TThe responsse letter to an ad
In this caase, the letteer should foccus on skills, qualification ns, experiencce and specifficities for th he post to be filled.. For this, it iis necessary to analyze thhe job, isolatte each of the criteria an d rank them m before responding point by point. hese require ements; the ddevelopment can be divided into twoo parts: theirr The aim is to meet th motivations and contributions. Here is aa tool to help p students th he preparatioon of a coverr letter: Pagge 40 / 57
Yo ou would d like a job as ... with ... You u know tthat thiss com mpany n needs...
Your assetts are...
• Yoour profession • Yoour studies • Yoour compettencies and soft skills • Yoour qualites
• C haracteristiics of what yyou look fo r: reesponsibilities; mission ns; fields...
•A Activities • P rojects • Poost • Exxperience • Skkills •Q Qualities •A Availability • P rofessional or personal networks
Professional netwo ork and soccial networkking professional network is a a state of miind, is to adopt an attitu ude of reachhing out to people, to Build a p ask them m what they are able to give you: noot to set up in a job but to obtain infformation, a advice or contactss that will heelp for the job b search. opportunity to develop this network strategy con ntinuously, itt must be a rreflex. Stude ents must It gives o always h have a posittive attitude to make ann impression n in this sen nse, so that the people who are talking tto will keep a good mem mory of theirr exchanges.. It is also ne ecessary to ddevelop the listening skills. Lots of jobs remain hidden, with hout ad or ccommunicatiion. Finding them requirres putting in place a real netw work strateggy to reach out to the offeer. a: an updateed address book, a phone with suitaable and professional The esseential tools ffor that area greetingg and business cards. The proffessional nettwork can be e formed by ddifferent gro oups, professsional and peersonal: Pagge 41 / 57
Family The networks of th his network
Former employers or colleges
Career guiders of Labour Offices
Mem mbers th hat mayy integraate sttudents' networkk
People that P have already elped you in he the past
All acquaintances: pharmacien...
Memb bers of clubs, associations...
Former classmattes Teacherrs, trainerrs
Social neetworking w Informationn Technologgy and Comm munication) ttool that ena ables the A social network is aa NTIC (New exchange of conten nt in differen nt forms. Thhese networrks can be private, p pubblic or corpo orate and virtual co ommunities have been b born from th ese exchangges. ok is the best known of a all with its 1..55 billion ussers worldwide, but therre are other networks Faceboo like Linkeedln, MySpaace, Trombi.ccom, Twitterr, Google Buzz, Viadeo, X Xing, Yammeer… Trainers can have a discusssion with stu udents aboutt these netw works and how w to use them correctly. es from bad reputation but with a corrected usee, they can b be an ally Social neetworks sufffer sometime in the ssearch for employment. Online soocial networks allow people to ren ew ties that can be professio onally successful as form mer classmattes and also enrich their address boook. The inscription on online networks also o allows people to increaase their visibility to recrruiters and st stay in touch with the market. become time e consumingg, so it is bettter to be Nevertheless, professsional social networks ccan quickly b registereed with one or two netw works and too update the e profiles, ra ather than bbeing present but not active on n several soccial networkss.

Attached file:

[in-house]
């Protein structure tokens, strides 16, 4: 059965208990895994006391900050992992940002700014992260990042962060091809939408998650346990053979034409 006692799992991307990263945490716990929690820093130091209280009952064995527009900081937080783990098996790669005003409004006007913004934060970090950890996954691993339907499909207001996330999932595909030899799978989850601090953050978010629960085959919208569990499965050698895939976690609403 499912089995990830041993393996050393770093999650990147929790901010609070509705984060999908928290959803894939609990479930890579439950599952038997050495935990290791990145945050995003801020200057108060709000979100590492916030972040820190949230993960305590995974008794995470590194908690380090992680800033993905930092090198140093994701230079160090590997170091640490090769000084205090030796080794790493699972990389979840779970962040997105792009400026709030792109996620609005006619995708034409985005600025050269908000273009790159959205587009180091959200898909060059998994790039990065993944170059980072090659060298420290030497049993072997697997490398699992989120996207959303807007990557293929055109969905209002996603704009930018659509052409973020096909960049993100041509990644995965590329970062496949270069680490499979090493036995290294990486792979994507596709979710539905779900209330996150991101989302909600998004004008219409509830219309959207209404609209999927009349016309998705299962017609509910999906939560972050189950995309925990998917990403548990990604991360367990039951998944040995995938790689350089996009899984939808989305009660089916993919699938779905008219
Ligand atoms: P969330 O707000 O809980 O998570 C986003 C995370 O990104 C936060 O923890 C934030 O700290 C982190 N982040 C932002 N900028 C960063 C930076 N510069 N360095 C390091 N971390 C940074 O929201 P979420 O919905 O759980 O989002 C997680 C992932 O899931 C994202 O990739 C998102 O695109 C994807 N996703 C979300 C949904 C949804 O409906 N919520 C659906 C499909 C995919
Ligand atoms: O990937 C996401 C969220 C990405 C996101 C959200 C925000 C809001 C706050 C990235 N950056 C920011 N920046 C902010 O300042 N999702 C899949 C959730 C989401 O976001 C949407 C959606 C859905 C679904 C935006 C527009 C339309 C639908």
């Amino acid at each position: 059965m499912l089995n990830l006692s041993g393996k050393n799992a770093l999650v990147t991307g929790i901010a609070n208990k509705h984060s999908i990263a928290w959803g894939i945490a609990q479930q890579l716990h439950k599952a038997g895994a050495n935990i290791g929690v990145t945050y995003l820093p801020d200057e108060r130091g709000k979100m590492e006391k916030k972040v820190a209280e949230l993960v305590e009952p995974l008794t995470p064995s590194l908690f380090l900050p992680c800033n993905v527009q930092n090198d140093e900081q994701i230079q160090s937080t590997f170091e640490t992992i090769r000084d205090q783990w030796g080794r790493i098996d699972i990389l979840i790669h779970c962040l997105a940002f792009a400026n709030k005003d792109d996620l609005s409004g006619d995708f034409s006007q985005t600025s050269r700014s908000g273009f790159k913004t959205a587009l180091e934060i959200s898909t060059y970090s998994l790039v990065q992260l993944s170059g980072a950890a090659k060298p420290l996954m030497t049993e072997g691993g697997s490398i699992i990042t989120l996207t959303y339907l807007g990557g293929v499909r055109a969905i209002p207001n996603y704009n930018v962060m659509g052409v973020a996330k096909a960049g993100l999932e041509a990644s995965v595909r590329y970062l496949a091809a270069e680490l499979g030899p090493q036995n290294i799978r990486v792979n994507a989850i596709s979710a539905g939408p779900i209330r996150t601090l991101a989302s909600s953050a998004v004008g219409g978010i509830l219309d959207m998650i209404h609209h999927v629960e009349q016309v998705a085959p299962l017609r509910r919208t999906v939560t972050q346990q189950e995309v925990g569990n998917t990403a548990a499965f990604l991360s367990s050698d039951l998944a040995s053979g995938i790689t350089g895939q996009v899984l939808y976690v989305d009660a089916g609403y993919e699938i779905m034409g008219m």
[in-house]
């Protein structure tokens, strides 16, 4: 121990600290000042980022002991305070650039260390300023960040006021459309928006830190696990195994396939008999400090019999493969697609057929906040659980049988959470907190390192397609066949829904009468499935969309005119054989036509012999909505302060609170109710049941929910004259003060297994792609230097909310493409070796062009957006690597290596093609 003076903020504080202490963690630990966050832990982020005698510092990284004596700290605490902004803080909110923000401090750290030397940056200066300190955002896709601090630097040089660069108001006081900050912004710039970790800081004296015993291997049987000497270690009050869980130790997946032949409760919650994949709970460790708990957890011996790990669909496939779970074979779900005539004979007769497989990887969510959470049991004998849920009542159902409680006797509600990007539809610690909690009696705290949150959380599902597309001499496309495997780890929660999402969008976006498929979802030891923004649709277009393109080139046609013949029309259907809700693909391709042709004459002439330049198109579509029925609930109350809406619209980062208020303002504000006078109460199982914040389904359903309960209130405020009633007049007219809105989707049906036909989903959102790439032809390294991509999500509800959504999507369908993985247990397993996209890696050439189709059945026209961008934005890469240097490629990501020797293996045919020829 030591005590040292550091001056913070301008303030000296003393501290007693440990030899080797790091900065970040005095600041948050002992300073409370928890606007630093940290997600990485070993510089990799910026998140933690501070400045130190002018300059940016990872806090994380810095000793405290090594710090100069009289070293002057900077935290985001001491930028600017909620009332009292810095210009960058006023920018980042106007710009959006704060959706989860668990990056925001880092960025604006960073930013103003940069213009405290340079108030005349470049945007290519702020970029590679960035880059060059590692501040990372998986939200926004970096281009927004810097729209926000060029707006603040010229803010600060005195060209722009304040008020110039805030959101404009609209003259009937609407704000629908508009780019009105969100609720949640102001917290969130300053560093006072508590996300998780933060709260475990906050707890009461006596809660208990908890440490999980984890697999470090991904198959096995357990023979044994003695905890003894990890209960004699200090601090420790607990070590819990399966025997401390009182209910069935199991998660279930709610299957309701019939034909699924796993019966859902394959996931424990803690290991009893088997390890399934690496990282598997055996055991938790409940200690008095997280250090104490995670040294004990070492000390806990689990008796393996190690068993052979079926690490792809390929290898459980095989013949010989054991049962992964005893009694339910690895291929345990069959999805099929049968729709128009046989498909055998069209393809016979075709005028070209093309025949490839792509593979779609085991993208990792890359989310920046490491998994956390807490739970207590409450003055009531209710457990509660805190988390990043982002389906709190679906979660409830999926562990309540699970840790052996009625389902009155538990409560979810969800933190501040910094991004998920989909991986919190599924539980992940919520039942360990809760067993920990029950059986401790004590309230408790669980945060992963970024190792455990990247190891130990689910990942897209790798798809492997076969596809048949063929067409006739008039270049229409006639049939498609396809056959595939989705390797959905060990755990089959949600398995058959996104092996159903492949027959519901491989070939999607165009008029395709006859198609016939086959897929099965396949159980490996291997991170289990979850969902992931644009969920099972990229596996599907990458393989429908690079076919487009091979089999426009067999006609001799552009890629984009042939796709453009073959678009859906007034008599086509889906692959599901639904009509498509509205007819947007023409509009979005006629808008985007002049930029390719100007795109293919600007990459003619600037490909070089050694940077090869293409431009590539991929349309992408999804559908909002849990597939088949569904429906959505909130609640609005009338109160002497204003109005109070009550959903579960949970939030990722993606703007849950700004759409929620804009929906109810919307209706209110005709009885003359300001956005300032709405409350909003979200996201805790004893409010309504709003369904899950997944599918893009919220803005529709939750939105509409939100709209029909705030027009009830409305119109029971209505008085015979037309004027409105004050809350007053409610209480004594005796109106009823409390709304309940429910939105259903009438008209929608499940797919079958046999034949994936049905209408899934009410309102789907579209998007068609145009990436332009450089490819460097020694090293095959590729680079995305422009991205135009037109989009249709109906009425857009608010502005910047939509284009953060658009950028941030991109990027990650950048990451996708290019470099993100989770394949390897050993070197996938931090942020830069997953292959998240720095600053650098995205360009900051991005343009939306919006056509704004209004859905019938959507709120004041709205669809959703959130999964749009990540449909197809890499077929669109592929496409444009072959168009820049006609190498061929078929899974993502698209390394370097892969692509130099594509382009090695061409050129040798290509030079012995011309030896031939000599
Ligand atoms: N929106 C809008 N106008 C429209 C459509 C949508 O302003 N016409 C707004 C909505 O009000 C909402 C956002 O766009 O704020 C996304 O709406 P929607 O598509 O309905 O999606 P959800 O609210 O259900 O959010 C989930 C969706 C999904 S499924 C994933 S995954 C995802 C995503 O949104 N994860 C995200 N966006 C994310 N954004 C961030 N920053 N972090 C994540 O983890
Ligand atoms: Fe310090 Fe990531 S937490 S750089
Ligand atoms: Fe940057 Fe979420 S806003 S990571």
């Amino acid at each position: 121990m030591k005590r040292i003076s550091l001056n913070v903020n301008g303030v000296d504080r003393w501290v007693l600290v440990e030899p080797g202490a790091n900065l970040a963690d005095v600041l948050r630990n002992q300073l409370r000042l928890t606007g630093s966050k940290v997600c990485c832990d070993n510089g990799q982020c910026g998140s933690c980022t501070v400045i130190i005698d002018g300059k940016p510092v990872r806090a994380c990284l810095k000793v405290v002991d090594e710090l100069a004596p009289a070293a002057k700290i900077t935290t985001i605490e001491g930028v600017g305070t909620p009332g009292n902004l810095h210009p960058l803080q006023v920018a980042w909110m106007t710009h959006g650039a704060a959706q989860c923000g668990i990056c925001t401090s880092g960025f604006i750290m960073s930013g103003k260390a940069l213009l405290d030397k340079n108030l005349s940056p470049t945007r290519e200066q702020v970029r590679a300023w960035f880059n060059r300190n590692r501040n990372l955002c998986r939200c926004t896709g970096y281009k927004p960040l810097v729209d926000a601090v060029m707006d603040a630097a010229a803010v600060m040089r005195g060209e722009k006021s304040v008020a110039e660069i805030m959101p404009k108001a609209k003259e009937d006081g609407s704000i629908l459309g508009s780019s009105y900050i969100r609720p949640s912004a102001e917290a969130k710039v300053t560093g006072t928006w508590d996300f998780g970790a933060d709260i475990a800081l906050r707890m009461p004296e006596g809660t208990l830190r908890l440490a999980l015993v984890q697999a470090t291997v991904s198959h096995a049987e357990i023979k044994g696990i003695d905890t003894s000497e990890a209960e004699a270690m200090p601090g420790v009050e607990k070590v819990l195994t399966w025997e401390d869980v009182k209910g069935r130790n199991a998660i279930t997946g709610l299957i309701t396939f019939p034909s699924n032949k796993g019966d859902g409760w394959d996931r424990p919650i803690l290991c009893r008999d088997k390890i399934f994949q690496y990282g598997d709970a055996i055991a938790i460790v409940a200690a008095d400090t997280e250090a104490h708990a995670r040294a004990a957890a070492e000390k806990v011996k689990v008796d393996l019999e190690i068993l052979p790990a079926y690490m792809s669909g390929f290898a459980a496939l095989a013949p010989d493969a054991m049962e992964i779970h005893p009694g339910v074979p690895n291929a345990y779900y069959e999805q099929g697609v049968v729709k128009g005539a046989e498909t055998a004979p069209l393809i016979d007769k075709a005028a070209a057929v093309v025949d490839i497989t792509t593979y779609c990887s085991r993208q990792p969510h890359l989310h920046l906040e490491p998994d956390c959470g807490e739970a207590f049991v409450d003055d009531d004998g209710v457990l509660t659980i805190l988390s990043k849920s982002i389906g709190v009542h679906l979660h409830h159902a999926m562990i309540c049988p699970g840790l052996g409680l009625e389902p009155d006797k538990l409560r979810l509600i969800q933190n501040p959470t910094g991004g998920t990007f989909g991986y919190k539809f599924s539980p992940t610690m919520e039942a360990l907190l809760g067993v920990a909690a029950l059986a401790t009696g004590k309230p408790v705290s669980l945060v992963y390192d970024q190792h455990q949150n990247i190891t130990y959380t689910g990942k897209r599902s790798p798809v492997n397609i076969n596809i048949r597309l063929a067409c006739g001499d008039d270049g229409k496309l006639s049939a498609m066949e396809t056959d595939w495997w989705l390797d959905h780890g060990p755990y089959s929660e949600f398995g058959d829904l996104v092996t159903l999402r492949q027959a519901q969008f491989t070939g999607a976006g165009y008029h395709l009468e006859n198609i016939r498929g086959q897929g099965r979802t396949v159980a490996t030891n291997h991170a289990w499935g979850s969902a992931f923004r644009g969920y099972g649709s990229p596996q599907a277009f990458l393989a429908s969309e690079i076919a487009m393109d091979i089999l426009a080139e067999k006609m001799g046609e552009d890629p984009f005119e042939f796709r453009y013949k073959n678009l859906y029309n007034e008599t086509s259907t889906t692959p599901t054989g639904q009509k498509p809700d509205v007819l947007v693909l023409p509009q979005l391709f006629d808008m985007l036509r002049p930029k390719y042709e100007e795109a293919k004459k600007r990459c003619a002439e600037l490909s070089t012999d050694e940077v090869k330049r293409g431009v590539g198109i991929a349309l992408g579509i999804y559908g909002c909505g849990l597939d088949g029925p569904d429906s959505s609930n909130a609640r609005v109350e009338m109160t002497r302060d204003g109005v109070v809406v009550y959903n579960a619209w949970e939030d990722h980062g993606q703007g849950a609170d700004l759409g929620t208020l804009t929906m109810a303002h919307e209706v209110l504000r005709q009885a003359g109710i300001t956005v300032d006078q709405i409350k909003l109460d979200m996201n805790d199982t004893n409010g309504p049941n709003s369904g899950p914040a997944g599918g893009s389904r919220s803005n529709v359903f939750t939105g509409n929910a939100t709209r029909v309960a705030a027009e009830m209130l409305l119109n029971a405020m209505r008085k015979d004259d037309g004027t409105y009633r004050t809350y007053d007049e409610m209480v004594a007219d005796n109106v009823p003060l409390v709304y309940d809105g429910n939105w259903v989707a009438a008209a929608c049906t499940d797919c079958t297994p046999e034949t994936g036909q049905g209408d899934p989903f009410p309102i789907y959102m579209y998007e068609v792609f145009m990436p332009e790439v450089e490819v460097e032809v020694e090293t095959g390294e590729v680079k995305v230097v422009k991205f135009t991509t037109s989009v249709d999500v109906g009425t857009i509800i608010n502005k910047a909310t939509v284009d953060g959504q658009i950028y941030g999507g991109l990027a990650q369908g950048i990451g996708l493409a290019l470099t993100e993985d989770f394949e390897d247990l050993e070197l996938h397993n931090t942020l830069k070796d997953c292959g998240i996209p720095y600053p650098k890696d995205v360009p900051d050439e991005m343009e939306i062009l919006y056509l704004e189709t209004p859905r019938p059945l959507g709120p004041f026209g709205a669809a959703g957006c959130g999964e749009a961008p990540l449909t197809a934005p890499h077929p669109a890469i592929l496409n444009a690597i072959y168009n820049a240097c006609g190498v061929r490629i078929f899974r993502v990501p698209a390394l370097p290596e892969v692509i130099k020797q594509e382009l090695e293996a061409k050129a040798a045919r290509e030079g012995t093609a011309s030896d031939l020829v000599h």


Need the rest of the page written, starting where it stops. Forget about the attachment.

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Some tips for students to encourage them about the correct use of the social networks: ‐
To fill the profile carefully, highlighting all the experiences, skills and projects that could interest a recruiter. And not publish personal data or uncomfortable photos.
To select the contacts so that your network is effective.
To be also an active member of the network. Social networks are based on the principle of exchange: you give and you receive. Feel free to share your tips, suggestions, information; this will facilitate a trusting and reciprocal relationship with other members.
Job interviews There are many factors that will impact in a successful job interview but students should know that there are several elements that will increase their chances of success. And the first thing is the preparation of each interview. A prepared interview is a successful interview! Some fundamental steps which students have to follow:
Before the interview •To check the place of the interview and plan how to get there on time •To collect as much as possible information about the company and the specific post •To review the CV and cover letter (to adapt it to the job offer) •To prepare well your arguments (answering the recruiter's expectations) •To prepare questions (to show the recruiter you are well informed and motivated) Conducting the interview •To arrive on time (several minutes before) •To dress correctly •To show a perfect behaviour and a smile (the first impression is very important) •To handshake firmly (to prove determination) •To master your body posture and the way you sit down •The tone of your voice must be clear and enthusiastic •To look at the interviewer directly to their eyes (to prove respect and openness) •To ask questions about the post, the missions... Tips •To bring something to read (for example the cover letter) for avoiding the nerves •Not to be impatient if the recruiter is late •To be always polite
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The importance and development of soft skills needed to be successful in the world of work